GOOD LUCK!!!!! A giant tree fell on my car during hurricain sandy,and totaled my car, i’m on social security disability,so i applied to fema requesting their help to replace my car,after gathering up all in fo they requested,about 4 weeks i get a letter asking to sign a declaration and release form which i did then sent back to wait an other 10 days,just to recieve a denial notice!!!!! I cried for hours,why is it that thoes who truely need help can’t seem to get it?so if ya think fema is going to come to your resque don’t hold your breath!!!!!!!!

  18. Larry says

    Sorry forgot to mention in my question above “I was wondering does/will FEMA give an individual “rental assistance” and a grant for “real & personal” property? Or is it one or the other? Or is a case by case basis?” that this was regarding the flood damage in Illinois.

    • Rylee says

      Vichelle, I am in the same boay. Just bought my car and fema declined me due to not insuring it yet. I bought it three days before storm. Insurance co. wouldnt insure bc storm coming in. I am now going to go thru the appeals process to see if fema can or can direct me to another charity that would take my case in. if u go forward and get anywhere, please contact me. I will do the same. I know ppl r getting $7500 for their cars and their car isnt even worth that amt. I just want what I lost, no more. Email me so I hv ur direct email so I can keep u posted. Good luck, this has been a disaster.

  19. Larry says

    I was wondering does/will FEMA give an individual “rental assistance” and a grant for “real & personal” property? Or is it one or the other? Or is a case by case basis?

  20. sandy says

    I just want to make sure that when you get FEMA assistance you do not have to claim it on your taxes as income. Is that correct??

  21. Sherry Stansel says

    I received your email, but how can I find out what the gentle men put on my claim because we have found other things after we made or claim. Do we just tell the inspector when he come or do we have to refile, or make adjustment?

  22. Ryan says

    Sherry: It takes some time after you file a claim for it to be processed and for the inspectors to come out. It can actually take a few weeks before the inspectors can come – remember, they are processing thousands of claims and there aren’t many inspectors to go around., The best thing I can do is tell you to have patience and try again.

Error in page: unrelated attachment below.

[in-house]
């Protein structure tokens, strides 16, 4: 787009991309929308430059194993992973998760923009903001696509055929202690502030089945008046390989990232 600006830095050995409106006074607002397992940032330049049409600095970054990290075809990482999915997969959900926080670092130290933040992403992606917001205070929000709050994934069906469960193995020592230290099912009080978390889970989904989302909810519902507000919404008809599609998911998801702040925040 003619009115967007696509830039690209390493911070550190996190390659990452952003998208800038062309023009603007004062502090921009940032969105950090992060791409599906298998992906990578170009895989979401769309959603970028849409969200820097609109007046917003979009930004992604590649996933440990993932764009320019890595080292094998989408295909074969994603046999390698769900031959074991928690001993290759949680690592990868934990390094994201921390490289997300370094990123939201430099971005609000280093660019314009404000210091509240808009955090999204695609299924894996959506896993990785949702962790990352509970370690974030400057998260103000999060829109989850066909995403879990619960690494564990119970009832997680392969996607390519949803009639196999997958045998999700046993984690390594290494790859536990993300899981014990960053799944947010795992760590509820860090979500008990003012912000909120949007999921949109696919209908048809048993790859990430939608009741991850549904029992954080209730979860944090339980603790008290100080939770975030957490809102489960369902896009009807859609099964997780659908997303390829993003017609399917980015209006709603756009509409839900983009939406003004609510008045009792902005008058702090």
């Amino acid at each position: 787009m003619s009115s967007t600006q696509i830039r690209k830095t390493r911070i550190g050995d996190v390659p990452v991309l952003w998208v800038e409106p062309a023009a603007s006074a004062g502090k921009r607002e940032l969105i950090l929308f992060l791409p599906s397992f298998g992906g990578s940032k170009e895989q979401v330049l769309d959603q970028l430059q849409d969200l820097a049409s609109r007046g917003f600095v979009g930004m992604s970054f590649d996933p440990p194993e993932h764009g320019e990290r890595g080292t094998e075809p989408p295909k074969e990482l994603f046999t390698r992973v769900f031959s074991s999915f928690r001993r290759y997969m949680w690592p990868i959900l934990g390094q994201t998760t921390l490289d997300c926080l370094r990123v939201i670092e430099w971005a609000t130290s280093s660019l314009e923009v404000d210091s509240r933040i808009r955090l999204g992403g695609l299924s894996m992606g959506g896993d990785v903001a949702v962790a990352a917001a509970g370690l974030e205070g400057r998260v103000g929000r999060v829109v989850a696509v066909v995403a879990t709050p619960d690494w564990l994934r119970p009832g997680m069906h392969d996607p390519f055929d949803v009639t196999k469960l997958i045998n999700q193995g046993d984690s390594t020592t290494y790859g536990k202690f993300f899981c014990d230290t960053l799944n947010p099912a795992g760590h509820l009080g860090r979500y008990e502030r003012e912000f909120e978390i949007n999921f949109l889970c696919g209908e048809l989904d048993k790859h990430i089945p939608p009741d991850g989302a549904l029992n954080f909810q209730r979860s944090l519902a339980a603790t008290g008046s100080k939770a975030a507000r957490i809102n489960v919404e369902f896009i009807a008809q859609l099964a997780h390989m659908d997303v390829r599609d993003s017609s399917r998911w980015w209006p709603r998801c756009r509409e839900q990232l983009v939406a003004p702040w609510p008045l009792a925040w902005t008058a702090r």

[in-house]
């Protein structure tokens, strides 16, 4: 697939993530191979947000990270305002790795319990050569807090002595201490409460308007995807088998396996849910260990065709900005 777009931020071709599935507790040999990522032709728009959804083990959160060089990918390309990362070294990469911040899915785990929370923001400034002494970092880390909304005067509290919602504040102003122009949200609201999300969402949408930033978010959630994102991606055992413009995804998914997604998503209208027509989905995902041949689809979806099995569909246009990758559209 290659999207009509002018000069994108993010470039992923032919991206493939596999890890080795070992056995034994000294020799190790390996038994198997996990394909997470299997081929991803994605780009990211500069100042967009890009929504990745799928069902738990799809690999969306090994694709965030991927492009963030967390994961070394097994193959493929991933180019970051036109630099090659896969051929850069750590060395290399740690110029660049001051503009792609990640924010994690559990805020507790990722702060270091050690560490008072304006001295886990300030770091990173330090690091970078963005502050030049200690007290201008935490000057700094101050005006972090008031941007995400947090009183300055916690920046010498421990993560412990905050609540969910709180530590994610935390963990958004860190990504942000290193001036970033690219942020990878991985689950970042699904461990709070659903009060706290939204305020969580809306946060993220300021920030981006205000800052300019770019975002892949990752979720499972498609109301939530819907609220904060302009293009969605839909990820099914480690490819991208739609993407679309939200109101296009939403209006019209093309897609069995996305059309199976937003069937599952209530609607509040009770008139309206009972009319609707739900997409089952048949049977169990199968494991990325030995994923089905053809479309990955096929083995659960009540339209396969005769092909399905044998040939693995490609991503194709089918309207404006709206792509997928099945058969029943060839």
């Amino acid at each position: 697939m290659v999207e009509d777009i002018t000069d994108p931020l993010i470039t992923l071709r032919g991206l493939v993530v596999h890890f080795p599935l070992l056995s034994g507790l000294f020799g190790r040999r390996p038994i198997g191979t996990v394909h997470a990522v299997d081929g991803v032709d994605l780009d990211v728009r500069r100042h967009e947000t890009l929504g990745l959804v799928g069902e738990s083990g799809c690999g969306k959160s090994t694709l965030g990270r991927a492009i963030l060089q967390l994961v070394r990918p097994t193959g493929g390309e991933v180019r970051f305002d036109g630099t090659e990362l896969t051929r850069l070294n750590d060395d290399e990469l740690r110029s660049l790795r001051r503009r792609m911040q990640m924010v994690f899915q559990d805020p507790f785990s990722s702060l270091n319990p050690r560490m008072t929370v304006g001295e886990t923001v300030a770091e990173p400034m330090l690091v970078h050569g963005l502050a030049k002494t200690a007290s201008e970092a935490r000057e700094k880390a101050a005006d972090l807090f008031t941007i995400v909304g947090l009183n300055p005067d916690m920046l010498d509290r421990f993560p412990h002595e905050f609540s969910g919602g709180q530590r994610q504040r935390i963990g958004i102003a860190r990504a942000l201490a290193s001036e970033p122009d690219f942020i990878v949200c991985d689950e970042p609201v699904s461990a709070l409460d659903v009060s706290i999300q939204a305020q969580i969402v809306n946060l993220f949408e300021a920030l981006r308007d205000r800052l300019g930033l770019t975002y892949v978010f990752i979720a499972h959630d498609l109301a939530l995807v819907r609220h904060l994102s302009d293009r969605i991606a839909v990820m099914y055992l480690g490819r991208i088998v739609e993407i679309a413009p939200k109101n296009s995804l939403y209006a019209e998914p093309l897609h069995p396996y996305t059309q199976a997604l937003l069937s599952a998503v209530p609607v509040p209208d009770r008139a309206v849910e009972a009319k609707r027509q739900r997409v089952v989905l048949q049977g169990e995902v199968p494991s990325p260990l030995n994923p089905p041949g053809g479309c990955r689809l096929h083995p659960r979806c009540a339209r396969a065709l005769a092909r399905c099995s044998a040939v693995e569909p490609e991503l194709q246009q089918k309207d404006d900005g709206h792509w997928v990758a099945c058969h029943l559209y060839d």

23. Sherry Stansel says

    I have a claim and a # when i call it says they have no info in the system on me.just a few days ago I called and it gave me very little information. It said my claim was made September 15th. I have seen no inspector and I am not sure when I made my claim if the gentleman I spoke to got all my information.

  24. Ryan says

    Joan, I’m sorry to hear about your losses in the hurricane, but happy to hear that they were minimal – all things considered. The best thing I can recommend is to contact FEMA directly and get their response on your particular claim. I wish you luck.

  25. joan shelton says

    i was told i can request re-imbursement (partial) from fema for losses. for instance
    refrigerated items due to no elec. power, need to get repairs on easement of trailer and skirting. i am 77 years old, have no home insurance (all state terminated mobile homes)

  26. Mr. ToughMoneyLove says

    Ryan – I’m sure those who are in need appreciate the info you are supplying. What concerns me is not the fraud (which is always present). Rather, private sector insurers are loving the increased role of FEMA and are going to wean themselves from insuring any risks associated with a weather disaster. This will force the feds into assuming an even greater role and will spread the cost to everyone. I for one don’t want to pay taxes to insure coastal property.

  27. Ryan says

    I agree, MTML. I think aid should be given to those who sincerely need it for survival, not because they were “inconvenienced.” And I think there are a lot of people who respect that ideal. But there will always be those who are looking for handouts.

    I also think FEMA has made some major improvements since Hurricane Katrina, and the current set up reduces the amount of fraud and waste that was so rampant in Katrina’s aftermath. I know it won’t be perfect, but I think it will be an improvement.

  28. Mr. ToughMoneyLove says

    FEMA, AIG, whatever – the U.S. government has become the nation’s insurance company and all taxpayers will be paying the premiums to our graves and beyond. Welcome to the brave new world of socialized risk.